What job factors enhance organization-based self-esteem (OBSE) most among employees with disabilities?
By Amani Hitimana
Twenty-two percent of the general population in Canada or 6.2 million Canadians have at least one disability (Canadian Survey on Disability, 2017) and yet this minority group is under-researched in academic fields (Lengnick-Hall et al., 2008; Shore et al., 2009).
Morris-Wales (2010) noted that there is a need to determine the most important employment factors affecting the career progression for persons with disabilities. The present study responds to this call for research by addressing the following question: “What employment factors are the best predictors of high organization-based self-esteem (OBSE) among employees with disabilities?” This is the first study of its kind to link OBSE with job factors job such as pay satisfaction, satisfaction with schedule flexibility, job satisfaction and workload among employees with disabilities. Understanding the correlation between the selected job factors and OBSE will become increasingly important in the coming decades, due to the labour shortage and the reality that disability rates are continuing to increase in Canada.
In terms of results, a positive correlation is expected to be found between the selected job factors and OBSE – thus, the greater the satisfaction that employees with disabilities find in terms of pay, workload, schedule flexibility and their job responsibilities, the higher the OBSE level. Considering the increasing rate of employees who are not adequately engaged with their work and the upcoming shortage of talent to fill important employment positions (Wall, 2015), if organizations succeed in optimizing these factors, they will retain employees with disabilities. However, these organizations will then face the further challenge of ensuring that their employees with disabilities are supported in terms of their having positive self-esteem and being deeply engaged with the organizations that choose to employ them.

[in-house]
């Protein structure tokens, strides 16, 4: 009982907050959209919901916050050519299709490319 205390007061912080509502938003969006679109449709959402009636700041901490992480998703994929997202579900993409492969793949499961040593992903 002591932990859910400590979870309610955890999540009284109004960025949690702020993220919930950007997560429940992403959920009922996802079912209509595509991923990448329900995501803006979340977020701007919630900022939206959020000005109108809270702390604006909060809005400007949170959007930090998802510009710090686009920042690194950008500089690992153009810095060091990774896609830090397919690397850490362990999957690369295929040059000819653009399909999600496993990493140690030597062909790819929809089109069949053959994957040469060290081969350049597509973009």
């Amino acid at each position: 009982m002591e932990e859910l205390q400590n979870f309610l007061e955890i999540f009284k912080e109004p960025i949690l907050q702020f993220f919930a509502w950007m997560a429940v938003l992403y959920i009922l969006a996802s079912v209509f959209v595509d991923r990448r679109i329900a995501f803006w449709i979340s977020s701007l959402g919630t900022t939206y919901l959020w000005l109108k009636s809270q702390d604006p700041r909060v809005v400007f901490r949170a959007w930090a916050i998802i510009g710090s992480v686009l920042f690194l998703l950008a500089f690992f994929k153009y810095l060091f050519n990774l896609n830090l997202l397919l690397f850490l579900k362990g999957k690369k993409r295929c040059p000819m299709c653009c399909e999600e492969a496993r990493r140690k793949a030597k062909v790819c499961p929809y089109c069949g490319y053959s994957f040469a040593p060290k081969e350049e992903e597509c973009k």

Amani Hitimana is a doctoral student in the Faculty of Adult Education and Community Development at the University of Toronto, with a specialization in Workplace Learning and Social Change. His passion to advocate for vulnerable populations has since translated into a leadership priority. He works for Christian Horizons as a Program Manager and serves as a board member for the Ontario Disability Employment Network (ODEN).